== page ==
An AFP reporter said there was tight security at the court with police commandos checking vehicles and patting down pedestrians.

    Bhutto, twice elected prime minister of Pakistan, was assassinated in a gun and bomb attack in December 2007 after campaigning in the garrison city of Rawalpindi.

    There was no public claim of responsibility for Bhutto's murder.

    Musharraf's government blamed her assassination on Pakistani Taliban chief Baitullah Mehsud, who denied any involvement. He was killed in a US drone attack in 2009.

    The Bhutto case is one in a series of court battles that Musharraf has faced over allegations dating back to his 1999-2008 rule, since he returned in March from four years of self-imposed exile.

    The new government headed by Nawaz Sharif, whom Musharraf deposed in a coup in 1999, has said he should stand trial for treason and has appointed a committee to investigate the charges against him.

    The offence carries the death penalty or life imprisonment.

    He is also wanted over the death of Baluchistan rebel leader Nawab Akbar Bugti during a military operation in 2006.

    Amnesty International released a statement, intended to coincide with Tuesday's indictment, demanding that Pakistan hold Musharraf accountable for all rights violations committed during his rule.

    "It is encouraging to see the courts take the unprecedented step of bringing a former army chief to account," said Polly Truscott, Amnesty International's deputy Asia Pacific director.

    "But Musharraf must be held accountable for all violations committed under his rule, not just a select few," she added.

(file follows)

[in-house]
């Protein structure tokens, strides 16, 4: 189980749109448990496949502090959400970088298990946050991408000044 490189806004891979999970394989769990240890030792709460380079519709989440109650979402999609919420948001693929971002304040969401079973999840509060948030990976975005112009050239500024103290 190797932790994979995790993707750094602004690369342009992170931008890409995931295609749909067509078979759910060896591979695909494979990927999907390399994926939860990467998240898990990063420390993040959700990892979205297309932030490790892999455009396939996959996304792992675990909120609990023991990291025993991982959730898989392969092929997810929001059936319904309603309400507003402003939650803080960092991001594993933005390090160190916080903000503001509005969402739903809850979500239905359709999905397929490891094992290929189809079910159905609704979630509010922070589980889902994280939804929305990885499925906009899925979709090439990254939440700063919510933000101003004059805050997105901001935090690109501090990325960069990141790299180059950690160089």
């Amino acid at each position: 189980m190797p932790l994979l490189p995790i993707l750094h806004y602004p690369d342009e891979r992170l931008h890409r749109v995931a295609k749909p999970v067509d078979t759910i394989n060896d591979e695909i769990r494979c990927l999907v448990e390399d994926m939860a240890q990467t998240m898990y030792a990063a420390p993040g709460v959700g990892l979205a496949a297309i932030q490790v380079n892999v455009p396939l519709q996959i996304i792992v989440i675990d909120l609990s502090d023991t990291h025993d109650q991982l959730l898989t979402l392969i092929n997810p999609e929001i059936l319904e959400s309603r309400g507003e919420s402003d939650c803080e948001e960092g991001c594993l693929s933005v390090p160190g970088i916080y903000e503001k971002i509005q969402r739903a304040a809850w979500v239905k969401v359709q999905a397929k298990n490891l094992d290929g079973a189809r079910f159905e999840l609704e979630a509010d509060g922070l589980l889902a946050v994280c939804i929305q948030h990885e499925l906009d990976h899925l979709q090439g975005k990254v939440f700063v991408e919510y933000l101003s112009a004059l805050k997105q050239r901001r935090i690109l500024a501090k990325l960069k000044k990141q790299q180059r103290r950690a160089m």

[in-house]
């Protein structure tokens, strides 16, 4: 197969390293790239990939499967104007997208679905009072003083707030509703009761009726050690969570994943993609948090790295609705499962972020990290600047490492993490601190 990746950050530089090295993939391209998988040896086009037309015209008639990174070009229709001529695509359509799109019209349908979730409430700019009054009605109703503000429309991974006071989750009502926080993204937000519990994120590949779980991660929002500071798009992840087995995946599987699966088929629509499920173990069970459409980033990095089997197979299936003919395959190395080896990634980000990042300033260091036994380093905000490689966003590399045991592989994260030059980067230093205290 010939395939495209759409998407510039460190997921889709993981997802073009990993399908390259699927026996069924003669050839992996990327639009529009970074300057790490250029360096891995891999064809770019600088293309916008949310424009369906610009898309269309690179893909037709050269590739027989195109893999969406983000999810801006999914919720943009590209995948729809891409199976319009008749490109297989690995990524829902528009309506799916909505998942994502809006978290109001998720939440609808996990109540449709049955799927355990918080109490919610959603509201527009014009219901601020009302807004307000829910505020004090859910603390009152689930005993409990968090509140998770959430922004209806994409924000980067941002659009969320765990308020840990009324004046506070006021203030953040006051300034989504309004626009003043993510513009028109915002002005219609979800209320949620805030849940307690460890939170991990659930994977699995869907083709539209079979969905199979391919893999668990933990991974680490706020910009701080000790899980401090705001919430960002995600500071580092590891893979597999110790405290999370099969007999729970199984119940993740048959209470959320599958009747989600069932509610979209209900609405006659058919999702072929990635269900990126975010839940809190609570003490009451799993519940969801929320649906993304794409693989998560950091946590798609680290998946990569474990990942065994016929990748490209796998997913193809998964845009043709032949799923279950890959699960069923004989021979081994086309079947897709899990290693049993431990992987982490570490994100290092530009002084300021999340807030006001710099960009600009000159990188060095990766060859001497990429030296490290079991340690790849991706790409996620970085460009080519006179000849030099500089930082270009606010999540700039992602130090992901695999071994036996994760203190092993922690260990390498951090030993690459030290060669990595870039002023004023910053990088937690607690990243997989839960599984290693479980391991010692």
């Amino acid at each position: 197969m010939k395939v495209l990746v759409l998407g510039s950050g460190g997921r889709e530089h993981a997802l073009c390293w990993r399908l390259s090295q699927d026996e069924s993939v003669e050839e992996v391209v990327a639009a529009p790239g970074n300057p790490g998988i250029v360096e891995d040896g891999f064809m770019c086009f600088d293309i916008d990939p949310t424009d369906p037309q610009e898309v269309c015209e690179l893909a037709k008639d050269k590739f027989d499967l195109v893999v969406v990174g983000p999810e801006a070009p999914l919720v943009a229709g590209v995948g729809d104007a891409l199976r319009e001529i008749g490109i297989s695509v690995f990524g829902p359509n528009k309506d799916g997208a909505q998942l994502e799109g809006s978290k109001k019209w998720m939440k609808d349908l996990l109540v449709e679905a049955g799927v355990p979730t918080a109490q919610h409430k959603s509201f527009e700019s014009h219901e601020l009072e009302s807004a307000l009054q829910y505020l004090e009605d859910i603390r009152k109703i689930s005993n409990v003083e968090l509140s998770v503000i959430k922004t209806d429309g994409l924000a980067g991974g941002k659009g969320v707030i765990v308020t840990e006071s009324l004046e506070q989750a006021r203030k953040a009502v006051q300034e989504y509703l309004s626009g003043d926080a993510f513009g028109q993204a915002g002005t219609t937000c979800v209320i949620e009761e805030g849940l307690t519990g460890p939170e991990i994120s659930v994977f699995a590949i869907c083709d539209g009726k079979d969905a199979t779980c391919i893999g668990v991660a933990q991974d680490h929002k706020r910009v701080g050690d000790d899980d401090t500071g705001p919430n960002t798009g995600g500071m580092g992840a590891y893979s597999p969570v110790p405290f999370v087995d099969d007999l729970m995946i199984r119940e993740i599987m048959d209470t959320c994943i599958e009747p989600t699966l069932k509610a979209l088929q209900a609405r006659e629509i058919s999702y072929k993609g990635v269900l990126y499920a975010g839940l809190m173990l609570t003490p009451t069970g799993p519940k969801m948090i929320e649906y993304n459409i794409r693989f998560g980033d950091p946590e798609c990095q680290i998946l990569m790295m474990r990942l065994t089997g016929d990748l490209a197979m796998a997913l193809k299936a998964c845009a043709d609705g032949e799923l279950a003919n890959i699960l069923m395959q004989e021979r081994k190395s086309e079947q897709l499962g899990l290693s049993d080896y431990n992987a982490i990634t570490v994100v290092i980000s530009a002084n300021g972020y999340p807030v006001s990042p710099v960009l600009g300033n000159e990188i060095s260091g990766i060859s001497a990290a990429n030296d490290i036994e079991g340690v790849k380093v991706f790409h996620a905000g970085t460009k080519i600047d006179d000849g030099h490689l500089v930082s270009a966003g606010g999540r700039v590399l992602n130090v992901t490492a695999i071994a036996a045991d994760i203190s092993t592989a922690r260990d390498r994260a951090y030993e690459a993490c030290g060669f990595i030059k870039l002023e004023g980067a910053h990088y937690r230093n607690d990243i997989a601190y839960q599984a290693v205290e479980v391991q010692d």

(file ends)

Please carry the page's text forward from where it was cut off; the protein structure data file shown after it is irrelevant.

The London-based rights group says it has documented a wide range of rights violations committed under Musharraf.

    "Hundreds, if not thousands, were 'disappeared' during Musharraf's administration in particular human rights activists documenting violations committed by state security forces and members of armed opposition groups," said Truscott.

    Pakistani security forces continue to be implicated in the killing, enforced disappearance and torture of terrorism suspects, political activists and human rights defenders, it said.

    "No serving or retired member of Pakistan's security forces is known to have been brought to justice for their alleged involvement in these violations," said Truscott.

    Musharraf, 69, was arrested after returning from exile to stand in the May elections won by Sharif. He was barred from running for parliament because of the legal allegations against him.
    No One Knows Everything. Only Together May We Find The Truth JG


  3. #143
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    Pakistan: Hold Musharraf accountable for all abuses during his rule

    http://www.amnesty.org/en/news/pakis...ule-2013-08-06

    The Pakistani authorities must hold former military ruler Pervez Musharraf accountable for all human rights violations committed during his rule, Amnesty International said today.

    Musharraf was expected to be formally charged today at an Anti-Terrorism Court in Islamabad with criminal conspiracy and murder related to the December 2007 assassination of former Prime Minister Benazir Bhutto. However, he failed to appear in court after local intelligence services warned his life could be at risk.

    There are a number of other cases pending against Musharraf, including in relation to the 2006 killing of the Baloch nationalist leader Akbar Bugti, with trials for these expected to follow later in the year.

    “It is encouraging to see the courts take the unprecedented step of bringing a former Army Chief to account for his alleged involvement in past human rights violations and crimes under international law. But Musharraf must be held accountable for all violations committed under his rule, not just a select few,” said Polly Truscott, Amnesty International’s Deputy Asia-Pacific Director.

    Amnesty International documented a wide range of human rights violations committed during the near 10-year rule of Pervez Musharraf in Pakistan (1999-2008).

    “Hundreds, if not thousands, were ‘disappeared’ during Musharraf’s administration in particular human rights activists documenting violations committed by state security forces and members of armed opposition groups. In his final full year in office, 2007, Musharraf also led a clampdown on the judiciary and independent media,“ said Truscott.